BEIJING — China’s fiscal revenue rose 15.8 percent year-on-year to 3.66 trillion yuan ($577.3 billion) in the first two months of 2018, official data showed on March 21.
The growth was much faster than the 7.5-percent rise registered in 2017, according to the Ministry of Finance website.
The central government collected more than 1.82 trillion yuan in fiscal revenue, up 19.1 percent year-on-year, while local governments saw fiscal revenue expand 12.7 percent to 1.83 trillion yuan.
During the January-February period, fiscal spending rose 16.7 percent year-on-year to 2.9 trillion yuan. Expenditure on transportation surged 55.7 percent to 147.5 billion yuan.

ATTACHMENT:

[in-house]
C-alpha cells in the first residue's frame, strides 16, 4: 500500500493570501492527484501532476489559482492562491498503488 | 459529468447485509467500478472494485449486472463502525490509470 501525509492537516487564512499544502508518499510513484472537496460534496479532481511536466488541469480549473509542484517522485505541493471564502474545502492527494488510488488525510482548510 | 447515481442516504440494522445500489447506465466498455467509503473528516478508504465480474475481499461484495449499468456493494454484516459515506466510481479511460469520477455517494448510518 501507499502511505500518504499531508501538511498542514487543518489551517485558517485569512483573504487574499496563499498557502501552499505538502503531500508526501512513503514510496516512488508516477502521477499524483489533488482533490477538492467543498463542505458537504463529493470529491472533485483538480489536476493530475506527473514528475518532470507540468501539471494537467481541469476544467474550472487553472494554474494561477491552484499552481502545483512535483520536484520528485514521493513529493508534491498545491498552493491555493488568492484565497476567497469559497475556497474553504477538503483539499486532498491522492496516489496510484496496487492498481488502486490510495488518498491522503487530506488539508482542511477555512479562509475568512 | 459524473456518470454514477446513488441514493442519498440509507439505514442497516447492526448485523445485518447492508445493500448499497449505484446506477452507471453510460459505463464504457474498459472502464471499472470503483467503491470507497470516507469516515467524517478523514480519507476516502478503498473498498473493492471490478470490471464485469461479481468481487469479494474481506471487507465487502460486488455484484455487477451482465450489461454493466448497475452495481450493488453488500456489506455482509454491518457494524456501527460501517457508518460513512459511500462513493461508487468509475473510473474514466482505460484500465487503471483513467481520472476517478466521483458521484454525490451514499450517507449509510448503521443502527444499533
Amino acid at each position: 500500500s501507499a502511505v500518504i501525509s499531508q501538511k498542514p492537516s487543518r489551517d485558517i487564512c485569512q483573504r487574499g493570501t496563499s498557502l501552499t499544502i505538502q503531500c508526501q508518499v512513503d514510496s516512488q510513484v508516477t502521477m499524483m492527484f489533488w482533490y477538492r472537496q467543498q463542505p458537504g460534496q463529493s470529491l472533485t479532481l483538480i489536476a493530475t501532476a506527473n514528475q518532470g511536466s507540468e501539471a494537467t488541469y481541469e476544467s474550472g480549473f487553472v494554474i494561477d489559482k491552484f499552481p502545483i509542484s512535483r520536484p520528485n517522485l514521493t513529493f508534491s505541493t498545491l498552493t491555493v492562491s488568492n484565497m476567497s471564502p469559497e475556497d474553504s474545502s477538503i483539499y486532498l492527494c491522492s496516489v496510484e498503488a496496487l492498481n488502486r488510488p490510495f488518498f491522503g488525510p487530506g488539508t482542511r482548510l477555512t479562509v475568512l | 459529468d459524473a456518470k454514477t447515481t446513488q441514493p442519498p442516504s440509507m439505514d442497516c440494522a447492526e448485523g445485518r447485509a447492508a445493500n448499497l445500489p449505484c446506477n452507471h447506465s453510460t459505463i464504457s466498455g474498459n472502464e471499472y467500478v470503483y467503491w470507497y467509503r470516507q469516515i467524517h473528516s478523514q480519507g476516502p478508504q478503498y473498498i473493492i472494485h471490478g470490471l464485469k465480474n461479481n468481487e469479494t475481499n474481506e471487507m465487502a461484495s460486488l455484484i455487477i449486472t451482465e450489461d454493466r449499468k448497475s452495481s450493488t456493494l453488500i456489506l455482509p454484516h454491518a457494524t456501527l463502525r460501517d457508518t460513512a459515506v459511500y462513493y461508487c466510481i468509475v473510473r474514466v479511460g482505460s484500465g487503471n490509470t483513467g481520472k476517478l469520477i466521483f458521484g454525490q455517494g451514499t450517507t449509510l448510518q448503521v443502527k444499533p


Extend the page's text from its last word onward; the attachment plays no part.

The ministry attributed the sharp rise to influences from the Spring Festival holiday, which means the future trend has yet to be seen.
With the economy on a firm footing and fiscal revenue increasing, China lowered its fiscal deficit target to 2.6 percent of GDP for 2018, down by 0.4 percentage points compared with 2017, the first drop since 2013.
The government deficit is projected to be 2.38 trillion yuan, with a central government deficit of 1.55 trillion yuan and local government deficit of 0.83 trillion yuan.
Despite a lower deficit-to-GDP ratio, China has raised the budget for this year’s general public expenditure by 7.6 percent to 21 trillion yuan, higher than a 6.1 percent rise in budget revenue.